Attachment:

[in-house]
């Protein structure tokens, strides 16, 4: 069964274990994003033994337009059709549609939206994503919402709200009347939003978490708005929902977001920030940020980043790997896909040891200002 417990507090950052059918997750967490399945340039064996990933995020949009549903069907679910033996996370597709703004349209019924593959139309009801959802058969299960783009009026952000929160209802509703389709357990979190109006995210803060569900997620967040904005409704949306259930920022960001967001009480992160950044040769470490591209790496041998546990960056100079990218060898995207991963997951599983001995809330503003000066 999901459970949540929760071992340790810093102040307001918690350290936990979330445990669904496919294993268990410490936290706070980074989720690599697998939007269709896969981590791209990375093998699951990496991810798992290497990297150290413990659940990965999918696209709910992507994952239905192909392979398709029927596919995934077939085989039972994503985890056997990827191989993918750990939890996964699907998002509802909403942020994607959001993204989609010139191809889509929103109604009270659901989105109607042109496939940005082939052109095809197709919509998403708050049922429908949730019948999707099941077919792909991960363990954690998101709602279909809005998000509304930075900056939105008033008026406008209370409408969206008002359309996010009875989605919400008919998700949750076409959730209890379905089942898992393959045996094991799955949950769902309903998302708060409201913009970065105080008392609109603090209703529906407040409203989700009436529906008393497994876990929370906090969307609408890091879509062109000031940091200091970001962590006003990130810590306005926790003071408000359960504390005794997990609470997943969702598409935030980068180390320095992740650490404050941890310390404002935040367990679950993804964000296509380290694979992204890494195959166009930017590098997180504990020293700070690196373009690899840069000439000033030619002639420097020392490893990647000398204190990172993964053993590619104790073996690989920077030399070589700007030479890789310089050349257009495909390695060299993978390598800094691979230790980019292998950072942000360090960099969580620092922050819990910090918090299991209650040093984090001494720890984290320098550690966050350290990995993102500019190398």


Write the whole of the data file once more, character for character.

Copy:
[in-house]
């Protein structure tokens, strides 16, 4: 069964274990994003033994337009059709549609939206994503919402709200009347939003978490708005929902977001920030940020980043790997896909040891200002 417990507090950052059918997750967490399945340039064996990933995020949009549903069907679910033996996370597709703004349209019924593959139309009801959802058969299960783009009026952000929160209802509703389709357990979190109006995210803060569900997620967040904005409704949306259930920022960001967001009480992160950044040769470490591209790496041998546990960056100079990218060898995207991963997951599983001995809330503003000066 999901459970949540929760071992340790810093102040307001918690350290936990979330445990669904496919294993268990410490936290706070980074989720690599697998939007269709896969981590791209990375093998699951990496991810798992290497990297150290413990659940990965999918696209709910992507994952239905192909392979398709029927596919995934077939085989039972994503985890056997990827191989993918750990939890996964699907998002509802909403942020994607959001993204989609010139191809889509929103109604009270659901989105109607042109496939940005082939052109095809197709919509998403708050049922429908949730019948999707099941077919792909991960363990954690998101709602279909809005998000509304930075900056939105008033008026406008209370409408969206008002359309996010009875989605919400008919998700949750076409959730209890379905089942898992393959045996094991799955949950769902309903998302708060409201913009970065105080008392609109603090209703529906407040409203989700009436529906008393497994876990929370906090969307609408890091879509062109000031940091200091970001962590006003990130810590306005926790003071408000359960504390005794997990609470997943969702598409935030980068180390320095992740650490404050941890310390404002935040367990679950993804964000296509380290694979992204890494195959166009930017590098997180504990020293700070690196373009690899840069000439000033030619002639420097020392490893990647000398204190990172993964053993590619104790073996690989920077030399070589700007030479890789310089050349257009495909390695060299993978390598800094691979230790980019292998950072942000360090960099969580620092922050819990910090918090299991209650040093984090001494720890984290320098550690966050350290990995993102500019190398």